A_070720WCBRCJac03.JPG Minister of Māori Development Willie Jackson said the place-based approach is intended to ensure housing issues in 'hotspot regions' are addressed more effectively.
Four houses built at Waiohiki in the first stage of a multi-million dollar Government-backed initiative to address Hastings' housing crisis will be occupied by next week.
The completion of the papakainga, almost across the road from Waiohiki Marae, was celebrated on the site on Saturday.
It is the first project completed under the Hastings place-based initiative announced last year, with $7.8 million of homelessness funding over two years by way of grants.
The money will part-fund more affordable housing in the Hastings District, which includes Waiohiki.
The latter is often regarded as part of Napier but is on the Hastings side of the boundary at Taradale.
The papakainga development is on an area the size of about four rugby fields, on property owned by Tamati and Pauline Cairns.
The homes are now vested in perpetuity in Te Hiiri Whānau Trust, the papakainga developed in partnership with Te Puni Kōkiri (the Ministry of Māori Development) and the Hastings District Council, with the rental managed by Waiohiki Community Trust.
Community Trust chairman Denis O'Reilly told the audience on Saturday the papakainga guaranteed secure three-bedroomed housing for families able to return to the area, often after years of struggle getting into permanent housing.
"The notion that everyone should get on to the property ladder is nonsense," he said.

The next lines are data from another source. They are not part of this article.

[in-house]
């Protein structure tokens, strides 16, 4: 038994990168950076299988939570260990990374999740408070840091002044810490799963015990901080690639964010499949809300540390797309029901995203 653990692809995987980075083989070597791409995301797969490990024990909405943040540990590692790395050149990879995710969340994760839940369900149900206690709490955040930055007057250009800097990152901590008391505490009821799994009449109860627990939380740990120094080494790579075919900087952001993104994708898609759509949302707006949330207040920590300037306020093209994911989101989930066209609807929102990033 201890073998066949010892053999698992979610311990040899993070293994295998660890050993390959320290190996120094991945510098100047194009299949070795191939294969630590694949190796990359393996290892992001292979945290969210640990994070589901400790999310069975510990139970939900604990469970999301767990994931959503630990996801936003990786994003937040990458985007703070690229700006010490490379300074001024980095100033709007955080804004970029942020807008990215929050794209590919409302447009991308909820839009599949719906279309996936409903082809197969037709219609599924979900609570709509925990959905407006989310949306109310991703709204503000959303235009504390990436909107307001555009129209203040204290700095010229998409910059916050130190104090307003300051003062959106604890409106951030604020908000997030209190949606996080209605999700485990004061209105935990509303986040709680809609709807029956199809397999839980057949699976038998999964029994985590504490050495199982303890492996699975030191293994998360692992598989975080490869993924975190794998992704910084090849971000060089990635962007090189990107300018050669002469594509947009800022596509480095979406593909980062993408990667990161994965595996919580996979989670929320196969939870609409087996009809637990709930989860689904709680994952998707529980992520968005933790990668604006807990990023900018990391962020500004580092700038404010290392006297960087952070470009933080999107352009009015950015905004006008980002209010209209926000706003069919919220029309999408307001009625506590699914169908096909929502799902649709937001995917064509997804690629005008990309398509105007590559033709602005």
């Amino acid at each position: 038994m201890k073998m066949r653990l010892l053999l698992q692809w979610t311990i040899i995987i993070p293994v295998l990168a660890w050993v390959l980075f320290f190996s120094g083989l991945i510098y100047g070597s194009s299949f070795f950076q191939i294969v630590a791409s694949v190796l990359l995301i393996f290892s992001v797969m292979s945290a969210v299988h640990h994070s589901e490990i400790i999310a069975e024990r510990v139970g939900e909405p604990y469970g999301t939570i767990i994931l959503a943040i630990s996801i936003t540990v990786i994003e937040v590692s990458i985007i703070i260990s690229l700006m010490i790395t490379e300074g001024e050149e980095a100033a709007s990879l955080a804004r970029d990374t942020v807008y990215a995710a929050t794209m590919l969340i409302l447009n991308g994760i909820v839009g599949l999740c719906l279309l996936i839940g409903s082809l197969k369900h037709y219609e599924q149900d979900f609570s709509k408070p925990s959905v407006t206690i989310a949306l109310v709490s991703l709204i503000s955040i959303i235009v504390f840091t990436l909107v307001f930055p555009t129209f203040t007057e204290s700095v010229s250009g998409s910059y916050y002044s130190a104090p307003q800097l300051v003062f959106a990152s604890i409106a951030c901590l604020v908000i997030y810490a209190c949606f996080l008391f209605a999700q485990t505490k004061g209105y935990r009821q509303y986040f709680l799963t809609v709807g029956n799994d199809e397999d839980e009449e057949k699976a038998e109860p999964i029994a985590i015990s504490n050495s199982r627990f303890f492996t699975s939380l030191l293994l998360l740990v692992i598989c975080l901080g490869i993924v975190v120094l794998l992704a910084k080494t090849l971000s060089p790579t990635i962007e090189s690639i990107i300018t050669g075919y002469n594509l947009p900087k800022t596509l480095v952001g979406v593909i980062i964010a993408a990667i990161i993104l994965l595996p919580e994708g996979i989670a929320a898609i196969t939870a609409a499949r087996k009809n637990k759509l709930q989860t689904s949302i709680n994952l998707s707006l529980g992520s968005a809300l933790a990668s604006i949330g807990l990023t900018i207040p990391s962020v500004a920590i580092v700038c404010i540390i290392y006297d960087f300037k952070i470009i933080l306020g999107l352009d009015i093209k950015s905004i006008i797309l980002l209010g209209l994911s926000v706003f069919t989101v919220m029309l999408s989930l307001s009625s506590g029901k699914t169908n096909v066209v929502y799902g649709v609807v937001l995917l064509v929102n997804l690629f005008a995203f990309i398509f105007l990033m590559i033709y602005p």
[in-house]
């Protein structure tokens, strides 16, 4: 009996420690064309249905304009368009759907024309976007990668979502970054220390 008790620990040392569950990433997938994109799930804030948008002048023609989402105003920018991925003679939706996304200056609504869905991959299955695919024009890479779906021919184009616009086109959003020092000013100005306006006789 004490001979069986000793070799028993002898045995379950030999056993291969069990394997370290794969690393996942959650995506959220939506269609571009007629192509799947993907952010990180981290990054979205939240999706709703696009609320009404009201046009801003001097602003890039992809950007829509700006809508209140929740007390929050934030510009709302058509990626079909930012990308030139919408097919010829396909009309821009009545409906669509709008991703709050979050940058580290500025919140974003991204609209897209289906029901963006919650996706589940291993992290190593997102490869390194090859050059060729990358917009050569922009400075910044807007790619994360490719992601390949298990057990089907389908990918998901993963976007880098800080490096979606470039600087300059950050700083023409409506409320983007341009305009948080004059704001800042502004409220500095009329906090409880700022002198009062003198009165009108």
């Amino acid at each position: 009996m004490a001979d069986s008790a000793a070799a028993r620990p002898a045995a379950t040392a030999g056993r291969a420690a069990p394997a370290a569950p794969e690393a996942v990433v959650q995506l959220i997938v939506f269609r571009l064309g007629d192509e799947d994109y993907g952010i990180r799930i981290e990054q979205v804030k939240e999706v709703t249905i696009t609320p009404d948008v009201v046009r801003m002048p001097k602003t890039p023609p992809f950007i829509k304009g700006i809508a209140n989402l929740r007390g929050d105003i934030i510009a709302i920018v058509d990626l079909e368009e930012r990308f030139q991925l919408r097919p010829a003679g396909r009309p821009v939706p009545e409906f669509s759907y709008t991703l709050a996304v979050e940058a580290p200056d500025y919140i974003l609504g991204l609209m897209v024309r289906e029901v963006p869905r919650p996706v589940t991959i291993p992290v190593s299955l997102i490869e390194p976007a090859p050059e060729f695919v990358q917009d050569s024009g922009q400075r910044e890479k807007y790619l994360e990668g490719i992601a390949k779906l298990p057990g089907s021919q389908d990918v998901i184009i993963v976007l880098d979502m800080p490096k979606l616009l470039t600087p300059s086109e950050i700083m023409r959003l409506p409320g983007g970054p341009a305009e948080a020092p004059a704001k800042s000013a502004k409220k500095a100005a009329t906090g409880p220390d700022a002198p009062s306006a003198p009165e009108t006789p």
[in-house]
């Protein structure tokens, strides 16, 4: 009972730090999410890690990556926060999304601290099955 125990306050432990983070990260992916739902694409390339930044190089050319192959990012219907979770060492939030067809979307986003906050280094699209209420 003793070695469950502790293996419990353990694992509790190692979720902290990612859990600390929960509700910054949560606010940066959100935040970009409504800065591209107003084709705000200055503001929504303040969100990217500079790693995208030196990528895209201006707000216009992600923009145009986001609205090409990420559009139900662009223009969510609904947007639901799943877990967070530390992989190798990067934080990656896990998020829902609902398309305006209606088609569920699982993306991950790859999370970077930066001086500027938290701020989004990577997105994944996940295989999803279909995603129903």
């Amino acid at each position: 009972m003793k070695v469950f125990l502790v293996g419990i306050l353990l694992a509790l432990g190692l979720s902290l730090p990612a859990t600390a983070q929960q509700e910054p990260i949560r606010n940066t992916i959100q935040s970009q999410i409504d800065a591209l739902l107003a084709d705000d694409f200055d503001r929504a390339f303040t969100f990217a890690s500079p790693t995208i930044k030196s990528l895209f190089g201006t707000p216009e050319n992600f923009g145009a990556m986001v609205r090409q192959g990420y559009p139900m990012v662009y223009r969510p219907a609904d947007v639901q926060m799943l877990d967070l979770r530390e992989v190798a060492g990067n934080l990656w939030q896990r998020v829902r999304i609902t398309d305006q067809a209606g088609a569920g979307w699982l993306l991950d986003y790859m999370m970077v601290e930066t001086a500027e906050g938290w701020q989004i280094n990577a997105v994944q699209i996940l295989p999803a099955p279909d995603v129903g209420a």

"Here we have homes for people who can stay as long as they want to or need to."
Development of the site had started with the relocation of a home to the road frontage in April last year, now used for transitional housing.
Tamati Cairns told the celebration the land had been vacant, growing "the world's best weeds", and he had become involved in the development after O'Reilly asked why he hadn't built on it.
Cairns replied he didn't have the resources, and took up the suggestion that a trust be established, enabling the building development, part of papakainga projects which have seen about 20 homes built at Waiohiki in the last six years.
Te Puni Kōkiri network senior adviser Robert Macbeth said the project had been made more affordable because there were no land costs.
Te Puni Kōkiri funded the project from its allocation for the initiative, with $1,680,090 contributed to the home and infrastructure costs, and Te Hiiri Whānau Trust contributing approximately $700,000 as borrowing.
New Minister of Māori Development Willie Jackson spoke to the crowd at the celebration via an audio-visual link from Rotorua, where he had attended the Ahuwhenua Trophy Awards for Māori Excellence in horticulture.
Jackson said the place-based approach is intended to ensure housing issues in "hotspot regions" are addressed more effectively.
"I commend the trust's foresight in building warm, dry, affordable homes on its whenua," he said.
"These quality, insulated, three-bedroom homes will undoubtedly improve the health and wellbeing of the whānau moving in, most of whom are coming from sub-standard housing.
"The return of whānau to rural ancestral land not only builds and sustains communities but connects whānau to their history, marae, awa and maunga," he said.
"It is more likely the environment will be maintained and enhanced when there is connection."
Project manager and Te Hiiri Whānau trustee, Laurie O'Reilly, said the building was "just the start".
"The enhancement of peoples' wairua, tinana, mauri is the next stage. It's the aspirational, ambitious stuff that will ensure future generations carry on the values of kaitiakitanga and manaakitanga."
Among those at the celebration were Ngai Tuhoe representatives from Ruatahuna, signifying the hapu links from kuia Te Hiiri, who was raised in their area but from Ngati Paarau of Waiohiki.